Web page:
Cynicism to the Rescue
Optimistically expecting that everything we say will be perfectly understood and the responses we get can be taken as the gospel, will only get us into trouble or at least leave us sadly disappointed. Once we dispel this naïve notion (or have this dispelled for us), we learn to approach all of our communication quite differently. Now armed with the cynical knowledge that what we say and do will not be well understood by our recipients, we can begin to behave differently.
Here are some hard-learned lessons that cynicism has taught me about communication.
Assume your communication is flawed. Don’t expect everyone will understand the words and intentions of your communication. Ask them questions to uncover what they understood and what they didn’t. Repeat as necessary. It is never acceptable to assume that just because you told someone, they owned the responsibility to act. Unless the recipient understands what it is you have been attempting to communicate, and you confirm that with them (see confirmation below) the only one who is at fault is YOU!
Expect that people won’t tell you the difficult truth. No matter how well intentioned, when you raise a touchy issue, it is unlikely that your audience will tell you how they really feel. Probe for objections. Try to understand which part is distasteful to them. Make it easy for people to express disagreement and acknowledge the inevitability of differences of opinion. During your conversations, ask the hard questions. You know what these are. These are the questions you are afraid to ask for fear of getting turned down. Answers that might indicate what you said was not as good as it sounded. Better to get a quick NO, then to maintain a false hope of a YES.
Anticipate problems that you have not yet identified. Confirmation bias blinds us to the flaws in our own logic. Try to put yourself in your communication recipient’s shoes. Think about how this affects them, not about how you see it. Approach your communication by considering what might be wrong with your logic rather than why it is right. There are a thousand reasons you can use to confirm you are right. Instead, focus on the weak link so you can shore it up.
Always have a backup plan. No strategy survives encounter with the enemy. Whatever plan you come up will likely need to change once it is put into action. Navy Seals assume that their best laid plans will not work. Their approach of: “Two is one and one is none,” refers to always having at least one back up plan ready once the first approach fails.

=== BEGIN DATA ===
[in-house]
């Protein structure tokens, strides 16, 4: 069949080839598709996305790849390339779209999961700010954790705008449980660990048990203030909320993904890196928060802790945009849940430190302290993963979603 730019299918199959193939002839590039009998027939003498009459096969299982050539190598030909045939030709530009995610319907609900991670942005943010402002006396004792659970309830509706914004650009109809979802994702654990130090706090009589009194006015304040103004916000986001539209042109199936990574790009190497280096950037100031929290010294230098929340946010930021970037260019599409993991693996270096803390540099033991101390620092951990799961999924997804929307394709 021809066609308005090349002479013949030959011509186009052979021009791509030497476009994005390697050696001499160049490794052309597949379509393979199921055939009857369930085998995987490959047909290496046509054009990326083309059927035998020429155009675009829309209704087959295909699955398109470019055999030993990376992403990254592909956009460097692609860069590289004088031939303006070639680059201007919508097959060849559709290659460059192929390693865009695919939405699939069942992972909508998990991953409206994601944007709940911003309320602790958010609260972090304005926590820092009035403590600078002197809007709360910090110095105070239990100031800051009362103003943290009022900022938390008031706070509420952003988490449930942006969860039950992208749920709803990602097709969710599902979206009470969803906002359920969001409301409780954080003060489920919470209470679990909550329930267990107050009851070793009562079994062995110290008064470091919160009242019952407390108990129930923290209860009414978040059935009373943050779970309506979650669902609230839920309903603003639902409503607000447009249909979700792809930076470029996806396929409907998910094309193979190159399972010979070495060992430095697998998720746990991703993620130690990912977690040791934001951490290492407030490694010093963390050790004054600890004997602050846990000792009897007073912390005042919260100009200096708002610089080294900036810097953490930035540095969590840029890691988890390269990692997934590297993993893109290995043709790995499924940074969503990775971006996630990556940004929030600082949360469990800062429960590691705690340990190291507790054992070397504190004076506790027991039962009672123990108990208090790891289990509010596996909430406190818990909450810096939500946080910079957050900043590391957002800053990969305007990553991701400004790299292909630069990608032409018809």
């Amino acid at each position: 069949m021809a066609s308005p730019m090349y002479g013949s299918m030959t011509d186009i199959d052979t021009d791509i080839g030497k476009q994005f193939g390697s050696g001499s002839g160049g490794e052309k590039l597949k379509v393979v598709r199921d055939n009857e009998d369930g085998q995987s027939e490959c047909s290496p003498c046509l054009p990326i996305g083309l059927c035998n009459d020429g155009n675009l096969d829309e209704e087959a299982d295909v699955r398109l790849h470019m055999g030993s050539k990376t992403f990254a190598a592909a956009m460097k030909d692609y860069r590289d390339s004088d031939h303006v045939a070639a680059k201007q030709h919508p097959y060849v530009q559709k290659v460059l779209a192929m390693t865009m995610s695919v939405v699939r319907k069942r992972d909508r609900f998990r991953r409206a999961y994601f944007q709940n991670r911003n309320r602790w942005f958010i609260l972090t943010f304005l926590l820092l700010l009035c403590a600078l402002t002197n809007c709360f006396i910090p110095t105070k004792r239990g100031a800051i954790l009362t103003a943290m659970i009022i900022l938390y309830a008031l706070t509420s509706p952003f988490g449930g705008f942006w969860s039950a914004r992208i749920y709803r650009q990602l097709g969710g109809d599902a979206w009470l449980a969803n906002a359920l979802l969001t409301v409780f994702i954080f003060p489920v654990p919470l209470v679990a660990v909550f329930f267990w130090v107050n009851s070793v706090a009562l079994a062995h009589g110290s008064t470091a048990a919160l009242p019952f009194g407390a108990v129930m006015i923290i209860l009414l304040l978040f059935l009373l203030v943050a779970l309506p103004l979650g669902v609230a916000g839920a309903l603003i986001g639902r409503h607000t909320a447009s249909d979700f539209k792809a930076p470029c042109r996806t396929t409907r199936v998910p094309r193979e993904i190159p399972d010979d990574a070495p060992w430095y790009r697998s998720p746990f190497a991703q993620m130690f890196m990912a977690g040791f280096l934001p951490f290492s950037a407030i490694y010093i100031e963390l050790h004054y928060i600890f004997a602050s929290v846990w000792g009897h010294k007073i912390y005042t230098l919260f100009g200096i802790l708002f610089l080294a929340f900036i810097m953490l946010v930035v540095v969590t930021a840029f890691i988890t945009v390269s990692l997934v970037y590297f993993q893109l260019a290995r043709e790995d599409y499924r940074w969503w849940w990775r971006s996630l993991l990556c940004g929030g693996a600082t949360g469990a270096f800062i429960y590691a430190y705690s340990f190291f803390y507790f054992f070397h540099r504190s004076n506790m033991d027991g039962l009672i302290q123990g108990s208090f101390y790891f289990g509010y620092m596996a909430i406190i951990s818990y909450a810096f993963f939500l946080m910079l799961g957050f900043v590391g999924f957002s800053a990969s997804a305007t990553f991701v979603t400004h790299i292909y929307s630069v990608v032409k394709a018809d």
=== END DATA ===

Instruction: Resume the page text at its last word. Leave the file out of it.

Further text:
Post communication solicit a confirmation. There is only one way to find out if the recipient of your communication understands what you were trying to say. Ask! When you do, there are three possible outcomes. The worst outcome is no response. This is what happens when our communication or plan has crashed and burned. No response is a good indication that your request will go unheeded or that it was never received. Try again, perhaps using a different medium (a call rather than an email or vice versa).
The second to worst (or for you optimists, second best) outcome is an overwhelming positive response. While this may seem odd that I rate this second, sometimes this happens because the recipient is trying to please you, rather than agreeing wholeheartedly. You may hear things like: “That sounds fine,” even though it may not. Take this response with a measure of cynicism.
The best confirmation is one that suggests adjustments or corrections to your original plan or communication. When someone takes the initiative to make changes, it is pretty clear that they both understand what you were trying to communicate and are well on their way to agreement (with the adjustments they suggest). I have worked for years with a sales trainer who I believe purposefully made mistakes in his confirmation just to solicit these types of corrections.
Outright optimism may be pleasant and extend your life expectancy, but is not as productive as optimism tempered with a healthy dose of cynicism. Unbridled cynicism may be received as offensive and disenfranchising. When you find an entrepreneur with a mix of the two, you can bet she is capable of changing the world (for the better)! You might even consider making an investment in her company.